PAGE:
we believe that the two statistically-inconsistent responses reveal a missing. assurance. and empathy. then the service quality received by system users will align exactly with the number of importance points they allocate to each of these dimensions. We suggest that the missing influence is the moderating effect of pressure to perform on the user’s expectations and perceptions of service quality. while the more emotive dimensions of tangibility. where the data are split equally.. consistently rank highly in both respondent groups. We also believe that gender may interact with the moderating stress variable to affect responses on the SERVPERF (and SERVQUAL) measurements. which is the ability to provide prompt service. The results suggest that the performance dimension of reliability.Measuring IS System Service Quality with SERVQUAL cope with change. But they do not. As a result. performance deadlines. if the SERVPERF consistently and accurately measures each of these dimensions. which refers to the ability of a firm to perform promised service dependably and accurately. affecting SERVPERF measurements. and some dimensions potentially matter more to users than others. When experiencing jobrelated pressure.g. 30 . then the highlighted cells should plot only along the descending diagonal of Table 13. users may well demand speed and reliability because this is what their deadline requires. and empathy vary in importance depending on the user’s state of mind and the circumstances. Furthermore. Our results are consistent with Nitecki and Hernon (2000). and subject to conditioning based on user perceptions of stress and urgency. which is a subset of SERVQUAL. The main difference between our study and Nitecki and Hernon’s is that our data analysis provides additional insights into service measurement issues. which suggests that the SERVPERF instrument contains inconsistencies in its measurement methodology. such as regression analysis or discriminant analysis. SERVQUAL the instrument is not homogeneous. one of the relationship dimensions. we find that using the average rating of items in SERVPERF will not necessarily agree with the importance a user places on a dimension. We offer as a possible explanation that. and ranked empathy. if the number of importance points allocated by the respondents before measuring service quality was consistent with what is really measured by SERVPERF. we reason that. In other words. where respondents ranked reliability the most important of the five SERVPERF dimensions. In some circumstances. polar means analysis can reveal differences in the data that are not as evident as with other techniques. In other words. We noted earlier that previous studies disagreed in the number of dimensions varying from three to five in recent SERVQUAL research. In our examination of SERVPERF using a library information system in an engineering research environment. who also used SERVQUAL to assess library services at Yale University. because the majority of the respondents were male engineers and because professional males characteristically minimize the importance of subjective effects and maximize the importance of objective effects under stress. Stress melts some of the veneer of collegiality and with it the need for tangibility. moderating influence on the SERVPERF service quality expectations. to be the least important. accuracy concerns) the reliability and responsiveness dimensions of service performance were rated as the most important service quality concerns. Our findings raise questions as to what SERVPERF is really measuring. and the dimension of responsiveness. which may become relegated to a relatively less important role in the work place. It is possible that such differences are a function of the user’s state of mind. where we examine differences between the polar means of two groups of users. under conditions of job stress (e. are both dichotomous and hierarchical. assurance. Conclusion The results of this study suggest that the five dimensions of SERVPERF.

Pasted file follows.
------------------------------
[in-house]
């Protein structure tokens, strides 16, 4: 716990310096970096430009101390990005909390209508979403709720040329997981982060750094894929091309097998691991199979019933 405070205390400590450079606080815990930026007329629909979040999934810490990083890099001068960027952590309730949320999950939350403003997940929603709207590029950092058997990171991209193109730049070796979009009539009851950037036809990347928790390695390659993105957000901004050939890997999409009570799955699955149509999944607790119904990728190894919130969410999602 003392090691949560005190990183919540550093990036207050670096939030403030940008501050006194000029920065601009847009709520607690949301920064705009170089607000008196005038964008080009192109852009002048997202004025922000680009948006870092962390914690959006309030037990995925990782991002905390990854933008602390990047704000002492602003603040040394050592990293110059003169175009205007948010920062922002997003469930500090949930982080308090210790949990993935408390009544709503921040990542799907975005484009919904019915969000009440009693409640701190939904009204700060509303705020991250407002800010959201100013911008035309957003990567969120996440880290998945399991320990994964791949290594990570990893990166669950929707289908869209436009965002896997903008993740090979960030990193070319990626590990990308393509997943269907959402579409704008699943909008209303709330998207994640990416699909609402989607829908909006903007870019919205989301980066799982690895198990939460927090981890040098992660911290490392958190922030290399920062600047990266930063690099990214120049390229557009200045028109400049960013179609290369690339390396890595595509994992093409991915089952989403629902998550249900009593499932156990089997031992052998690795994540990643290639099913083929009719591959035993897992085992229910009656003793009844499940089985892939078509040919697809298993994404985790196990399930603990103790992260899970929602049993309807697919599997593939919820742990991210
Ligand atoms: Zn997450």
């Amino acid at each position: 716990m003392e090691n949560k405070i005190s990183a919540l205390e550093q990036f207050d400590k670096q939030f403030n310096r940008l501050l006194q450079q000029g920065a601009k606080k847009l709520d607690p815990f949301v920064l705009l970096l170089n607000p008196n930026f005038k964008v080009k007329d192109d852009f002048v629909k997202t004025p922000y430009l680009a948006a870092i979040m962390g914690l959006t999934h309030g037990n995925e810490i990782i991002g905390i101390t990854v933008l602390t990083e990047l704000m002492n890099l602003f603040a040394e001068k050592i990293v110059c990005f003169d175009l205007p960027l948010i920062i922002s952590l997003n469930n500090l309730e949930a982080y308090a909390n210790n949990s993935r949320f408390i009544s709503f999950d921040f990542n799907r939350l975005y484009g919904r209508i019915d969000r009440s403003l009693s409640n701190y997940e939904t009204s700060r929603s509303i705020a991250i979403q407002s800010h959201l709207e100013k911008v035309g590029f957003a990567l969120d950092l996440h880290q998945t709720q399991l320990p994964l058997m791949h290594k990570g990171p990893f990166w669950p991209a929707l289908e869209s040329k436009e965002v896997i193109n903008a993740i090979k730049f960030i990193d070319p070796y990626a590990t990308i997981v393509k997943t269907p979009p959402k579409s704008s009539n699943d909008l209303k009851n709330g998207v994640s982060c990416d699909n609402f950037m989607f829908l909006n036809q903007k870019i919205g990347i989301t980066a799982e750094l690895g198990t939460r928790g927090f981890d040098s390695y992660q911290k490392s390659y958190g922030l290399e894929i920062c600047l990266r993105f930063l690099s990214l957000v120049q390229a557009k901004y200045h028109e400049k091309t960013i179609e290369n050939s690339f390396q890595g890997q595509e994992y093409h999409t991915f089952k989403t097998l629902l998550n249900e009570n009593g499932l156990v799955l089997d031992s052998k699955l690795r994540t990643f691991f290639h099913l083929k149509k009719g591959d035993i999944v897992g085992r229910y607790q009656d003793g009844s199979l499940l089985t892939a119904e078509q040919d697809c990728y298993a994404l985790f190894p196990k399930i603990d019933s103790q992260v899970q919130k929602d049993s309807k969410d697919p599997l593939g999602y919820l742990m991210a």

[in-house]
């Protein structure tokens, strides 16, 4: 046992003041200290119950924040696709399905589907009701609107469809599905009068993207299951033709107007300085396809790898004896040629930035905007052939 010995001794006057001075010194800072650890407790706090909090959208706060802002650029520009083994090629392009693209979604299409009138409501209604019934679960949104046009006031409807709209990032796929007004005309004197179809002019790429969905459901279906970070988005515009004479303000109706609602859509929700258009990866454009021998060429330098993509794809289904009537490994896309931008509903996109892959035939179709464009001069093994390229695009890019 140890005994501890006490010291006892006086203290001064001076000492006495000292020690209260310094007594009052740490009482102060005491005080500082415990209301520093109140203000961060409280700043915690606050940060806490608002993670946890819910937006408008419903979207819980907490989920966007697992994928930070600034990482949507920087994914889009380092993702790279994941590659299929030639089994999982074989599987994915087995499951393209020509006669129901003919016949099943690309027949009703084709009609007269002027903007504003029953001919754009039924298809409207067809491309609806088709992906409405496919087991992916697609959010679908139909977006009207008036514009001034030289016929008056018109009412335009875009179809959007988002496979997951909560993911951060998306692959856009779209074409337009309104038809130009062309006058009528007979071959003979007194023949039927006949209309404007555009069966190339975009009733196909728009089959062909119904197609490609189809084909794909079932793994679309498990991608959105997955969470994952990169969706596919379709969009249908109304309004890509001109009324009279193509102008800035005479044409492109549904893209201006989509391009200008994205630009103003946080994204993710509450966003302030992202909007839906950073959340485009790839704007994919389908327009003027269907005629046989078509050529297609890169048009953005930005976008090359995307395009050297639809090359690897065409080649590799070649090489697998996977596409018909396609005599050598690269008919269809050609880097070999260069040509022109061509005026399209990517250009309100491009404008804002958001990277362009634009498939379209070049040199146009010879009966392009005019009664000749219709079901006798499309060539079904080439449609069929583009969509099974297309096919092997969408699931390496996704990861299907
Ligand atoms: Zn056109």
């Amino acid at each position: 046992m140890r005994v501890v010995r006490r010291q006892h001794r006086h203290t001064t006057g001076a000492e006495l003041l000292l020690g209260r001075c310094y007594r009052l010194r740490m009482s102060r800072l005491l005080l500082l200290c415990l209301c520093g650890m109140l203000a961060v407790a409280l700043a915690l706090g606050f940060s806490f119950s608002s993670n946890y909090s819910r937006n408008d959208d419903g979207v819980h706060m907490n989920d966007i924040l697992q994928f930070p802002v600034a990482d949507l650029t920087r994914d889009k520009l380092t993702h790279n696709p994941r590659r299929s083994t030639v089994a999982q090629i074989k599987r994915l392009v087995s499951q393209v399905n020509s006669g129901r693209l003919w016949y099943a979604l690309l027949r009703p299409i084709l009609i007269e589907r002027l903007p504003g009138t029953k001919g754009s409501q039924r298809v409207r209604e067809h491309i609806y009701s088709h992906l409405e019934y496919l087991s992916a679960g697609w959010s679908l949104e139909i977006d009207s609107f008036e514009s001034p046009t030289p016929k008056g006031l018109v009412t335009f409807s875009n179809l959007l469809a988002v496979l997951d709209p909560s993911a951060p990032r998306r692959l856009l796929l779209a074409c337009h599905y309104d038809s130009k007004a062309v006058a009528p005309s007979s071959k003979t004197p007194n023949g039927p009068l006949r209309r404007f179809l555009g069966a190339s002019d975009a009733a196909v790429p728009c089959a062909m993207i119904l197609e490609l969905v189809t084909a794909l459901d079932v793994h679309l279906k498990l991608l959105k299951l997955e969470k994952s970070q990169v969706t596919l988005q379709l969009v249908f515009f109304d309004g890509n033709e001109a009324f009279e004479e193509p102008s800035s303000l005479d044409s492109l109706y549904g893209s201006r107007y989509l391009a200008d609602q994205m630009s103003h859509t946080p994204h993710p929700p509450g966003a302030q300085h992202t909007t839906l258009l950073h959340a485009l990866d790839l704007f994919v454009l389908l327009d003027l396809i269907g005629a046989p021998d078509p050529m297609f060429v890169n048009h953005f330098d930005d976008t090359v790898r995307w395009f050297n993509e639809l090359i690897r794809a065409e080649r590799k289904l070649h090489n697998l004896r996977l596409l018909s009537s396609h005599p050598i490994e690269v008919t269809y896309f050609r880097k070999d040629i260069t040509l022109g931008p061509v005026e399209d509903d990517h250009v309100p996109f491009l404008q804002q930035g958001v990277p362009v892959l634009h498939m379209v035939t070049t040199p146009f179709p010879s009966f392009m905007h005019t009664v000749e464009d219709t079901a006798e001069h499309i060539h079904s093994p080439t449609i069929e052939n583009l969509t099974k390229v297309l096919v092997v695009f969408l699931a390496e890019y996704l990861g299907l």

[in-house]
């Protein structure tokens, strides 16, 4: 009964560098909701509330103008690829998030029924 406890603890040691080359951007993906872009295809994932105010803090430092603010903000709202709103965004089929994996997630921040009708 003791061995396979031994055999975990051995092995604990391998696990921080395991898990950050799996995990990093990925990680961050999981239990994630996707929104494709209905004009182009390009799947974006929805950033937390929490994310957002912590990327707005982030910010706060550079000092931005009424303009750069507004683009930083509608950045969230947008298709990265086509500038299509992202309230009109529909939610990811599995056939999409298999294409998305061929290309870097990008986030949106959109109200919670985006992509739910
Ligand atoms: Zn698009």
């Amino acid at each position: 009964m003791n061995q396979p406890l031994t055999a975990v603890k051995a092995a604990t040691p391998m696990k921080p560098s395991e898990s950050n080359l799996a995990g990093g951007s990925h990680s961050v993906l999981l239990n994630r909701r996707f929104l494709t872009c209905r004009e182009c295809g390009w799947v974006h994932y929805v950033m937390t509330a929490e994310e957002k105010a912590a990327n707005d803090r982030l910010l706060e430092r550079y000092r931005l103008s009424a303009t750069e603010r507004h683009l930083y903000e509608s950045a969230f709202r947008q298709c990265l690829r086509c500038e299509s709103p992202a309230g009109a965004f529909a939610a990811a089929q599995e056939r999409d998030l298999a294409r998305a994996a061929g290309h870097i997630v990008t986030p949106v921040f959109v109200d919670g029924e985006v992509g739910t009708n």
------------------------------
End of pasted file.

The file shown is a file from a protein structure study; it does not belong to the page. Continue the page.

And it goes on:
Brady. Boulding. or perceived job security). M. Consumer perceptions of service quality: An assessment of SERVQUALdimensions.. reliably. References Babakus. individuals who research service levels with SERVQUAL and SERVPERF have new limitations to consider.. 248-258. Brown. WI: A. Namely.. (1992). R. Journal of Retailing. G. The Journal of Services Marketing. 31 . 253-268. Jr. Journal of Marketing. because most jobs are subject to conditions of stress and most jobs are populated by a mix of males and females. 2) If they accept our findings. J. Reliability and validity of SERVQUAL scores used to evaluate perceptions of library service quality. Total Quality Management.. 3) Finally. is there a missing moderating variable or variables (e. A.. N. & Datta. Improving the measurement of service quality (Working Paper No. If our findings are correct. T. Nielsen Center for Marketing Research. A. M.. Gilbert. but adjust their data analysis of SERVQUAL results to account for ranked dimensions whose outcomes are affected by the user’s state of mind. 18(5).. J. Madison. & Zeithaml. 55-68.Landrum. Journal of Business Research. the findings suggest that companies should focus relatively more of their service quality efforts on the reliability and responsiveness dimensions. and how do they interact with gender and / or occupation in the dimensions of service quality? We believe this question is applicable to all service quality areas. An empirical assessment of the SERVQUAL Scale. Jr. (1993). Given limited resources and economic pressures. & Boller. Kalra. Effect of service quality on post visit intentions over time. H. 55. Journal of Academic Librarianship. J. R.. then their choices are not as clear. (2002). If SERVQUAL and its performance subset SERVPERF are to be relied upon by services companies for their survival. What we may in fact be studying is two levels or planes of service quality: nice-to-have services and essential services. Measuring customer satisfaction in the fast food industry: A cross-national approach.. 56. Banwet. including IT service areas. These findings suggest that. 66(1). Performance-only measurement of service quality: A replication and extension. 7-27. R. 17(4). Veloutsou. 537-546. H. As service industries and service jobs continue to expand in importance throughout the global economy. 27-31. (1990). a company that recognizes the relative importance of each dimension can more efficiently allocate resources and focus service priorities. & Moutinho. Journal of Consumer Research.. K. C. Goode.. & Drew. 371-383. Bolton.. (2000). then understanding the nuances of what these instruments are measuring has significant financial implications. J.C. Journal of Marketing Research. 92-4).. & Brand.. E. and accurately will mature as an increasingly important task for service providers. The case of a library. R. W. S. A. Carman. 33-55. J. measuring service quality quickly. Churchill. 13(4). Zhang. & Thompson.. V. Jr. P. 26(4). K. 1) If they accept our findings and also accept that SERVQUAL accurately measures service quality. G. in high-stress environments. 30. Cronin J. C. Jr. they can simply ignore these findings and proceed as before. Cronin. R... Journal of Business Research. L.. (2002). M. 24(3). Staelin. stress level.. B. G. the more objective performance characteristics of reliability and responsiveness rule. J.. M. Measuring service quality: A reexamination and extension. & Taylor. W. A multistage model of customers' assessments of service quality and value. K. & Peak This research has raised some important new questions not addressed by earlier studies on service quality. user mental state. & Peter. D. They are faced with calibrating SERVQUAL to account for the moderating effect of user mental state or they can choose another service quality instrument. (1992). (1991).g. (2004). Cook. (1992). 375-384. Prybutok. A dynamic process model of service quality: From expectations to behavioral intentions.